Finance Minister Tito Mboweni doesn't seem to have Ramaphosa's backing, and his decisions are being hampered because alliance partners are pulling in different directions, they say.
The conflict within the ANC tripartite alliance over economic policy could put the brakes on the economy recovering from the Covid-19 devastation, experts say.
Participants in an online discussion, hosted by the think tank platform of the North West University Business School, were clear that Finance Minister Tito Mboweni’s decisions were hampered because alliance partners were pulling in different directions.
Chief economist at Econometrix Azar Jammine was concerned that Mboweni had announced cutbacks in public expenditure without giving details.
He said there was no promise of cutting the public wage bill due to fear of a backlash from public sector unions, who were already angry that the government had reneged on its three-year wage increase deal, agreed upon in 2018.
Political analyst Piet Croucamp questioned if Mboweni had the support of President Cyril Ramaphosa in the supplementary budget he presented in parliament on Wednesday.
Croucamp said, unlike former minister Trevor Manuel who had the full backing of former presidents Thabo Mbeki and Nelson Mandela and did as he pleased when it came to budgets, Mboweni appeared to be timid.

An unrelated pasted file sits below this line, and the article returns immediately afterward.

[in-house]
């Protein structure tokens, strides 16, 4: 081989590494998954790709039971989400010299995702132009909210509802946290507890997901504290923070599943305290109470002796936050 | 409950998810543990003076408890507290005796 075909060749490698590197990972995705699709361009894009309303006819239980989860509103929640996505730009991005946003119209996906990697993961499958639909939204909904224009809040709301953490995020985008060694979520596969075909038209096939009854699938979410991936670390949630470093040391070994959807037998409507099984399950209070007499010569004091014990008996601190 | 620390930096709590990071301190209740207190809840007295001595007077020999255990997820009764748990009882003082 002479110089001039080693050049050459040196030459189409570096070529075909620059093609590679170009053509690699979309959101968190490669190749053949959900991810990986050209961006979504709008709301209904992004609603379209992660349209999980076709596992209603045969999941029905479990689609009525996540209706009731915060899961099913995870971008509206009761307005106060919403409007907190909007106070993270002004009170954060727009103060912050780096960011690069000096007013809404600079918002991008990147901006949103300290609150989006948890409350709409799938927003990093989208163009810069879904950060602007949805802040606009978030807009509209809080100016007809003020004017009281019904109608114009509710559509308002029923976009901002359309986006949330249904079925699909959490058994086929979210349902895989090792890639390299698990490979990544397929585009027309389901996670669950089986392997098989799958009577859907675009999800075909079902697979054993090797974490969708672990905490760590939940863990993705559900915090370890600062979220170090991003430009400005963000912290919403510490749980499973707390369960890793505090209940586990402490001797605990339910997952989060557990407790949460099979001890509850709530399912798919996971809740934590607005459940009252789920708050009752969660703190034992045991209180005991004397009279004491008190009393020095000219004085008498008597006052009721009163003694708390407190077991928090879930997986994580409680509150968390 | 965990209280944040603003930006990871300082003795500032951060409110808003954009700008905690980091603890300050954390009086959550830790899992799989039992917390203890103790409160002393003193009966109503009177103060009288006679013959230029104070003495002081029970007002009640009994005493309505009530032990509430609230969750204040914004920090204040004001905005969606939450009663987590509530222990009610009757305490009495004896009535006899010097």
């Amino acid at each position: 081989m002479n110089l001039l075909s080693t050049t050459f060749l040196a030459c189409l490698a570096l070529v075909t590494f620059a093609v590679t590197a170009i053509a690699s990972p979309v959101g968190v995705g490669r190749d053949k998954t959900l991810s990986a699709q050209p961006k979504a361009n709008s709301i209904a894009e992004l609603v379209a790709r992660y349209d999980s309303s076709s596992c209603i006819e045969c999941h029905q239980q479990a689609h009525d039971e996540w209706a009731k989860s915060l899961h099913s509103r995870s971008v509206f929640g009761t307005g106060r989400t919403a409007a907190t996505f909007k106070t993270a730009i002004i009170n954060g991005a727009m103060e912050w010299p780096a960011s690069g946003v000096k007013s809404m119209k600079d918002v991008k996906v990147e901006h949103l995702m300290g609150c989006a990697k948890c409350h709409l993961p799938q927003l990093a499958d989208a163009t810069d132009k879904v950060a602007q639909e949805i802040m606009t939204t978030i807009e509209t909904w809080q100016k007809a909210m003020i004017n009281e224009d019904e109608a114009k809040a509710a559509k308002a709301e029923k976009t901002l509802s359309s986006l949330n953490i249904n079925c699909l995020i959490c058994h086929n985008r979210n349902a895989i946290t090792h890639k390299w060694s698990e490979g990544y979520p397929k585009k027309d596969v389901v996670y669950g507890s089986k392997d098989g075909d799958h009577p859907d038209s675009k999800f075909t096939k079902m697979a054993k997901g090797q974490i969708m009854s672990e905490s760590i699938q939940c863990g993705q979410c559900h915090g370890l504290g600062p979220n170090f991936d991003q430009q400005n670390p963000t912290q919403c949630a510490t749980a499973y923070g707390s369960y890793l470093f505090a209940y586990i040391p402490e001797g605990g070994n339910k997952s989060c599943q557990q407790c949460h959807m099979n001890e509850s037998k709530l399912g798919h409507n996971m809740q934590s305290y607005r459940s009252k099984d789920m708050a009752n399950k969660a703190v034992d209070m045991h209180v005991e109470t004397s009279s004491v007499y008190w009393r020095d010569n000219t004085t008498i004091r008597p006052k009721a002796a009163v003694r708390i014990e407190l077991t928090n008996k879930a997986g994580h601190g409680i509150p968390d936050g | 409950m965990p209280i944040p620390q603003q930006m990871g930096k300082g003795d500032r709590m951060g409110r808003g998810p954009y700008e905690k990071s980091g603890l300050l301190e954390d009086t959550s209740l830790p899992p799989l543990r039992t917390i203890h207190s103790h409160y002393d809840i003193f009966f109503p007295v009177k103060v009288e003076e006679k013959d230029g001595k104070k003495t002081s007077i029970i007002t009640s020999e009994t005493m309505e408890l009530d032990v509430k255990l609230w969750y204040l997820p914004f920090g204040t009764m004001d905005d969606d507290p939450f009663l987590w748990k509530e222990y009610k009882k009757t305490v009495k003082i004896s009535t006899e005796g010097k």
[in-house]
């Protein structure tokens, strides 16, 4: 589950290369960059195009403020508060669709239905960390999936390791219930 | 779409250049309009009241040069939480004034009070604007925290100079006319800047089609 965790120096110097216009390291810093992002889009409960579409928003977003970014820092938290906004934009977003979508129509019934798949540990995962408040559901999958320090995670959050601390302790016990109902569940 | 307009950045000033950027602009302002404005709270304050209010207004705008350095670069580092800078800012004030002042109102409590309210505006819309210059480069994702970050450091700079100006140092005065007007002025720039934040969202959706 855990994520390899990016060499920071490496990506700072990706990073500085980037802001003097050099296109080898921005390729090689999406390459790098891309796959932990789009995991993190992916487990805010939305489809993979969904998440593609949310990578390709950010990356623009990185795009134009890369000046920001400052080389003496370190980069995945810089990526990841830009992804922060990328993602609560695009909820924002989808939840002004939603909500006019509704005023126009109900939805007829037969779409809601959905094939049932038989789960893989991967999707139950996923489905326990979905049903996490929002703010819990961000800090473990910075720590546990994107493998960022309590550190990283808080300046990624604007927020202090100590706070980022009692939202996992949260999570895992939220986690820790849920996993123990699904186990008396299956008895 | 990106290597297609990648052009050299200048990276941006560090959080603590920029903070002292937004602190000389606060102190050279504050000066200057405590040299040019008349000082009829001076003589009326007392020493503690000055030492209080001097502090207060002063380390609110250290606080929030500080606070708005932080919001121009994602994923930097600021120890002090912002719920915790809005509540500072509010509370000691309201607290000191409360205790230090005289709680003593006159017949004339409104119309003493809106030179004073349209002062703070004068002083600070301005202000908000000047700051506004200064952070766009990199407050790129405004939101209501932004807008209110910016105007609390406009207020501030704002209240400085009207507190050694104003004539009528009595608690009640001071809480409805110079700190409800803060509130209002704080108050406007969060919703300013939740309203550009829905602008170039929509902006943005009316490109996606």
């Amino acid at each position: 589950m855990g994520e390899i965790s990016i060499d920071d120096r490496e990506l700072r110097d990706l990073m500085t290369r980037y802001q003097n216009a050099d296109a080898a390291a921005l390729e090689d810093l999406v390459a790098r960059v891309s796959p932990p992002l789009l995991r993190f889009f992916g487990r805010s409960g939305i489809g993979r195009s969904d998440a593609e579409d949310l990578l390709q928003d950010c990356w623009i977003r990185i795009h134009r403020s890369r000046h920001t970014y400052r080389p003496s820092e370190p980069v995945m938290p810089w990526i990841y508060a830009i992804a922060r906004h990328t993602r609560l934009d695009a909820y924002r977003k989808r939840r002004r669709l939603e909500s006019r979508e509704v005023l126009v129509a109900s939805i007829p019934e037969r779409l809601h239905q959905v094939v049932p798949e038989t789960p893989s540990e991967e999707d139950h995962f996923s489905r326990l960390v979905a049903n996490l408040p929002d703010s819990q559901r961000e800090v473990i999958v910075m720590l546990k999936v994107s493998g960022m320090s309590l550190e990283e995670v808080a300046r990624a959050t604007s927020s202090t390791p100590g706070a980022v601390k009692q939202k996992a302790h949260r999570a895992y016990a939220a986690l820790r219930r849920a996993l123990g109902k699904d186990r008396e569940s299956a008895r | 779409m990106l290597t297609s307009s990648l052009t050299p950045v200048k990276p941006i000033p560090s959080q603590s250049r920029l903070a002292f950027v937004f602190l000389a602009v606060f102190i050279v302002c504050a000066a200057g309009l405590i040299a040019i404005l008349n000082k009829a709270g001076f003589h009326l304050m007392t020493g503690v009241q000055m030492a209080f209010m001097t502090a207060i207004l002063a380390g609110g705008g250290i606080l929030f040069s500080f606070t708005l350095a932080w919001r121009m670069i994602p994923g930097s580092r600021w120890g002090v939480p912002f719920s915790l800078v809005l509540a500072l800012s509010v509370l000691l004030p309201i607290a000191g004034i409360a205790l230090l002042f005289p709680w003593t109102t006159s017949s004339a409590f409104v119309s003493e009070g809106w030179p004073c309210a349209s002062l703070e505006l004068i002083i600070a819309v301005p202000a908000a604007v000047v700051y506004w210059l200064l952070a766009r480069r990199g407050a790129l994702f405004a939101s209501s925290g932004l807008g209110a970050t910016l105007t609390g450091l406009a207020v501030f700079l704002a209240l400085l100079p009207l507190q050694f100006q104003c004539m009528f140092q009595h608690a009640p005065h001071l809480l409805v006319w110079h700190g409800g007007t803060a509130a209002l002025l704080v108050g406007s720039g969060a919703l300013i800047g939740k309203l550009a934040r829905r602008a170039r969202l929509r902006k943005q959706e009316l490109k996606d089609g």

The fact that he had to convince the ANC partners and Cabinet about the crisis facing the country on his own was indicative of a man without support.
Another political analyst at the university, Andre Duvenhage, said when Covid-19 came, the country was already at the economic tipping point.
He said the country needed more political direction and a lot more specifics.
The conflict within the tripartite alliance and other structures was a source of economic policy impasse.
“The biggest challenge at the moment is leadership and strategic vision,” Duvenhage said. “We should identify opportunities around the current crisis and exploit them.”
Financial expert Theo Vorster said the JSE did not represent the SA economy because more than half of the businesses on it were not South African.
The market value was not determined in the country and values of big mining stocks were determined in London, rather than SA.
As there were real returns in the bond market, particularly government bonds, this was a significant area of investment.
But, Vorster said, the fact that markets reacted in a “mildly positive” way to Mboweni’s budget did not mean all was well.
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